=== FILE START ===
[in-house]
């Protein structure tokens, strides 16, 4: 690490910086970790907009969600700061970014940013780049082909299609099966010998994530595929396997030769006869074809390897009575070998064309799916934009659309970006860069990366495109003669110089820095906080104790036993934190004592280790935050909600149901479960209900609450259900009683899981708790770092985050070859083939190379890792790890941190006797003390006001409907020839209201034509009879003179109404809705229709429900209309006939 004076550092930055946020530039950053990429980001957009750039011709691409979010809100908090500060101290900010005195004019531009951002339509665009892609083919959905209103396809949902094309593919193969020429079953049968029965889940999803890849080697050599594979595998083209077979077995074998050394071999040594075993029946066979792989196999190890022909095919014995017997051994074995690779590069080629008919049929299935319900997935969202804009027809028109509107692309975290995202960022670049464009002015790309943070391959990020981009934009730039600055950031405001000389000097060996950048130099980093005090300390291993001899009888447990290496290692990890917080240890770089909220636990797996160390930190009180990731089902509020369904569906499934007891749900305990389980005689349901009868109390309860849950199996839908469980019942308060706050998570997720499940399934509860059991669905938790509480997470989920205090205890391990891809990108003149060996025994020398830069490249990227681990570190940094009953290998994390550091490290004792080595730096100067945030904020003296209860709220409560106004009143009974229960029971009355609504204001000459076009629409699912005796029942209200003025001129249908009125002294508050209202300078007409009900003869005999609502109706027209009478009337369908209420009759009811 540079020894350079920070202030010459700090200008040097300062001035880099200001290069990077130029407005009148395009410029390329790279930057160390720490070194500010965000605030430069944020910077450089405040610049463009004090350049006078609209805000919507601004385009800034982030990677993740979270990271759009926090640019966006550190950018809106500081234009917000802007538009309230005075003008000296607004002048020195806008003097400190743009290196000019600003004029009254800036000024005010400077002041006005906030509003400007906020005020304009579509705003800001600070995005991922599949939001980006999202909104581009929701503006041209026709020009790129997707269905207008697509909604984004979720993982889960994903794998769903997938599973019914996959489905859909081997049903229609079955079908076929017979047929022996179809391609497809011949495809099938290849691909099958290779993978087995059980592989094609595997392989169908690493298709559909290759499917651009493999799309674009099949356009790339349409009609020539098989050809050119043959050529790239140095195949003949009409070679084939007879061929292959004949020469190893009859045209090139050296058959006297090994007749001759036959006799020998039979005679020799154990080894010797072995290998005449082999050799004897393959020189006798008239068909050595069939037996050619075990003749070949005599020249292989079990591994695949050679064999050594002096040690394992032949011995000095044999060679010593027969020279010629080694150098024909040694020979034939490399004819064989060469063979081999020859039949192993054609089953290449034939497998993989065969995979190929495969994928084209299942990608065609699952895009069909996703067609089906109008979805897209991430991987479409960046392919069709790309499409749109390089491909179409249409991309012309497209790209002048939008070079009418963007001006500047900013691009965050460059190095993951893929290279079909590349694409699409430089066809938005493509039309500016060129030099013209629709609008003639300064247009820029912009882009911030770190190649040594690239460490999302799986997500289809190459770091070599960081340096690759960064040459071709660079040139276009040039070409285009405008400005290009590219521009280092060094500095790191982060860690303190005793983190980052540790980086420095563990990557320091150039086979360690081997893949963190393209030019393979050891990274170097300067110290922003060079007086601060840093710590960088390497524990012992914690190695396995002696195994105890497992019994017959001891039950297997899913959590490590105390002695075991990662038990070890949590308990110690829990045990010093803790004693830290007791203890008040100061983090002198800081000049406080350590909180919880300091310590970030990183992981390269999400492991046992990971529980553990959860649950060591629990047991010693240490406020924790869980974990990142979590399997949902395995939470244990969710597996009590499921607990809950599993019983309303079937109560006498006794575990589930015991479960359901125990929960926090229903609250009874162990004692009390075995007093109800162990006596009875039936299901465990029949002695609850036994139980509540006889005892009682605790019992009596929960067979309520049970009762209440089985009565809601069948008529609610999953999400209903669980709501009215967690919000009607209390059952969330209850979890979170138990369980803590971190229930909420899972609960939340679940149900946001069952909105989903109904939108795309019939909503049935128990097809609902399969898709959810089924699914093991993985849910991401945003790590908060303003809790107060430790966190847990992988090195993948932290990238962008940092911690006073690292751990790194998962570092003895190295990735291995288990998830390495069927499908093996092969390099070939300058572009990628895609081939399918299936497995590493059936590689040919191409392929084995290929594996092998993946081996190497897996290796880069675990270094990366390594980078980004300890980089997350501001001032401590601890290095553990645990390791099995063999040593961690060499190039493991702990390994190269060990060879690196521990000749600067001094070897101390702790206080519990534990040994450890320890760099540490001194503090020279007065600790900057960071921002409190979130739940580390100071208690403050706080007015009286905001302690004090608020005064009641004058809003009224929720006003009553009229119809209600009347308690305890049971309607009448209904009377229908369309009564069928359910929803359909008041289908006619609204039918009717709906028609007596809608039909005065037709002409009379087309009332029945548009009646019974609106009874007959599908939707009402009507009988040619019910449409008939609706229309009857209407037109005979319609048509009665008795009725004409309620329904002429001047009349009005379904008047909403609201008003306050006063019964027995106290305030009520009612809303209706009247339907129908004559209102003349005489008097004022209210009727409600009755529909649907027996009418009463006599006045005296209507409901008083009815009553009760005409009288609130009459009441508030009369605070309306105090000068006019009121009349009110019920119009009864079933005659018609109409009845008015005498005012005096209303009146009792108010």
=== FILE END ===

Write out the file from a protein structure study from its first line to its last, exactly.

[in-house]
């Protein structure tokens, strides 16, 4: 690490910086970790907009969600700061970014940013780049082909299609099966010998994530595929396997030769006869074809390897009575070998064309799916934009659309970006860069990366495109003669110089820095906080104790036993934190004592280790935050909600149901479960209900609450259900009683899981708790770092985050070859083939190379890792790890941190006797003390006001409907020839209201034509009879003179109404809705229709429900209309006939 004076550092930055946020530039950053990429980001957009750039011709691409979010809100908090500060101290900010005195004019531009951002339509665009892609083919959905209103396809949902094309593919193969020429079953049968029965889940999803890849080697050599594979595998083209077979077995074998050394071999040594075993029946066979792989196999190890022909095919014995017997051994074995690779590069080629008919049929299935319900997935969202804009027809028109509107692309975290995202960022670049464009002015790309943070391959990020981009934009730039600055950031405001000389000097060996950048130099980093005090300390291993001899009888447990290496290692990890917080240890770089909220636990797996160390930190009180990731089902509020369904569906499934007891749900305990389980005689349901009868109390309860849950199996839908469980019942308060706050998570997720499940399934509860059991669905938790509480997470989920205090205890391990891809990108003149060996025994020398830069490249990227681990570190940094009953290998994390550091490290004792080595730096100067945030904020003296209860709220409560106004009143009974229960029971009355609504204001000459076009629409699912005796029942209200003025001129249908009125002294508050209202300078007409009900003869005999609502109706027209009478009337369908209420009759009811 540079020894350079920070202030010459700090200008040097300062001035880099200001290069990077130029407005009148395009410029390329790279930057160390720490070194500010965000605030430069944020910077450089405040610049463009004090350049006078609209805000919507601004385009800034982030990677993740979270990271759009926090640019966006550190950018809106500081234009917000802007538009309230005075003008000296607004002048020195806008003097400190743009290196000019600003004029009254800036000024005010400077002041006005906030509003400007906020005020304009579509705003800001600070995005991922599949939001980006999202909104581009929701503006041209026709020009790129997707269905207008697509909604984004979720993982889960994903794998769903997938599973019914996959489905859909081997049903229609079955079908076929017979047929022996179809391609497809011949495809099938290849691909099958290779993978087995059980592989094609595997392989169908690493298709559909290759499917651009493999799309674009099949356009790339349409009609020539098989050809050119043959050529790239140095195949003949009409070679084939007879061929292959004949020469190893009859045209090139050296058959006297090994007749001759036959006799020998039979005679020799154990080894010797072995290998005449082999050799004897393959020189006798008239068909050595069939037996050619075990003749070949005599020249292989079990591994695949050679064999050594002096040690394992032949011995000095044999060679010593027969020279010629080694150098024909040694020979034939490399004819064989060469063979081999020859039949192993054609089953290449034939497998993989065969995979190929495969994928084209299942990608065609699952895009069909996703067609089906109008979805897209991430991987479409960046392919069709790309499409749109390089491909179409249409991309012309497209790209002048939008070079009418963007001006500047900013691009965050460059190095993951893929290279079909590349694409699409430089066809938005493509039309500016060129030099013209629709609008003639300064247009820029912009882009911030770190190649040594690239460490999302799986997500289809190459770091070599960081340096690759960064040459071709660079040139276009040039070409285009405008400005290009590219521009280092060094500095790191982060860690303190005793983190980052540790980086420095563990990557320091150039086979360690081997893949963190393209030019393979050891990274170097300067110290922003060079007086601060840093710590960088390497524990012992914690190695396995002696195994105890497992019994017959001891039950297997899913959590490590105390002695075991990662038990070890949590308990110690829990045990010093803790004693830290007791203890008040100061983090002198800081000049406080350590909180919880300091310590970030990183992981390269999400492991046992990971529980553990959860649950060591629990047991010693240490406020924790869980974990990142979590399997949902395995939470244990969710597996009590499921607990809950599993019983309303079937109560006498006794575990589930015991479960359901125990929960926090229903609250009874162990004692009390075995007093109800162990006596009875039936299901465990029949002695609850036994139980509540006889005892009682605790019992009596929960067979309520049970009762209440089985009565809601069948008529609610999953999400209903669980709501009215967690919000009607209390059952969330209850979890979170138990369980803590971190229930909420899972609960939340679940149900946001069952909105989903109904939108795309019939909503049935128990097809609902399969898709959810089924699914093991993985849910991401945003790590908060303003809790107060430790966190847990992988090195993948932290990238962008940092911690006073690292751990790194998962570092003895190295990735291995288990998830390495069927499908093996092969390099070939300058572009990628895609081939399918299936497995590493059936590689040919191409392929084995290929594996092998993946081996190497897996290796880069675990270094990366390594980078980004300890980089997350501001001032401590601890290095553990645990390791099995063999040593961690060499190039493991702990390994190269060990060879690196521990000749600067001094070897101390702790206080519990534990040994450890320890760099540490001194503090020279007065600790900057960071921002409190979130739940580390100071208690403050706080007015009286905001302690004090608020005064009641004058809003009224929720006003009553009229119809209600009347308690305890049971309607009448209904009377229908369309009564069928359910929803359909008041289908006619609204039918009717709906028609007596809608039909005065037709002409009379087309009332029945548009009646019974609106009874007959599908939707009402009507009988040619019910449409008939609706229309009857209407037109005979319609048509009665008795009725004409309620329904002429001047009349009005379904008047909403609201008003306050006063019964027995106290305030009520009612809303209706009247339907129908004559209102003349005489008097004022209210009727409600009755529909649907027996009418009463006599006045005296209507409901008083009815009553009760005409009288609130009459009441508030009369605070309306105090000068006019009121009349009110019920119009009864079933005659018609109409009845008015005498005012005096209303009146009792108010």